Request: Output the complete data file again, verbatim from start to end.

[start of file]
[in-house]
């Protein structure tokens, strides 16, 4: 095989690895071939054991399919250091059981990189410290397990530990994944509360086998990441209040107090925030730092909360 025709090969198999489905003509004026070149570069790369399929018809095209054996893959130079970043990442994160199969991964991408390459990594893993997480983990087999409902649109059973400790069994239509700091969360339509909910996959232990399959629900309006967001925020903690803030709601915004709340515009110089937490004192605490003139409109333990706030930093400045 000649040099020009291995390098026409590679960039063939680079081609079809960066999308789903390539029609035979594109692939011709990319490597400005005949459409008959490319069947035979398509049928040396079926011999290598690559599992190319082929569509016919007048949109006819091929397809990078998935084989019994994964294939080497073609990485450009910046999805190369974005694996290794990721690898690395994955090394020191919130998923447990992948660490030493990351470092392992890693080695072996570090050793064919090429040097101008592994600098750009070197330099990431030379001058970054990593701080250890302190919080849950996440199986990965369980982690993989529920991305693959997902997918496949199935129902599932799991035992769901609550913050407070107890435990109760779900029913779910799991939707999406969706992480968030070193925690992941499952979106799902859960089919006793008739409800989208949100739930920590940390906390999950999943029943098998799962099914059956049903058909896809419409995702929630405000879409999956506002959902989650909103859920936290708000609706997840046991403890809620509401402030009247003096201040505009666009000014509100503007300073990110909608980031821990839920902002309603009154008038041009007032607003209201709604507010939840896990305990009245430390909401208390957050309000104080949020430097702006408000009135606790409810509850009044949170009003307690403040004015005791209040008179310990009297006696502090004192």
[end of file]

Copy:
[in-house]
């Protein structure tokens, strides 16, 4: 095989690895071939054991399919250091059981990189410290397990530990994944509360086998990441209040107090925030730092909360 025709090969198999489905003509004026070149570069790369399929018809095209054996893959130079970043990442994160199969991964991408390459990594893993997480983990087999409902649109059973400790069994239509700091969360339509909910996959232990399959629900309006967001925020903690803030709601915004709340515009110089937490004192605490003139409109333990706030930093400045 000649040099020009291995390098026409590679960039063939680079081609079809960066999308789903390539029609035979594109692939011709990319490597400005005949459409008959490319069947035979398509049928040396079926011999290598690559599992190319082929569509016919007048949109006819091929397809990078998935084989019994994964294939080497073609990485450009910046999805190369974005694996290794990721690898690395994955090394020191919130998923447990992948660490030493990351470092392992890693080695072996570090050793064919090429040097101008592994600098750009070197330099990431030379001058970054990593701080250890302190919080849950996440199986990965369980982690993989529920991305693959997902997918496949199935129902599932799991035992769901609550913050407070107890435990109760779900029913779910799991939707999406969706992480968030070193925690992941499952979106799902859960089919006793008739409800989208949100739930920590940390906390999950999943029943098998799962099914059956049903058909896809419409995702929630405000879409999956506002959902989650909103859920936290708000609706997840046991403890809620509401402030009247003096201040505009666009000014509100503007300073990110909608980031821990839920902002309603009154008038041009007032607003209201709604507010939840896990305990009245430390909401208390957050309000104080949020430097702006408000009135606790409810509850009044949170009003307690403040004015005791209040008179310990009297006696502090004192």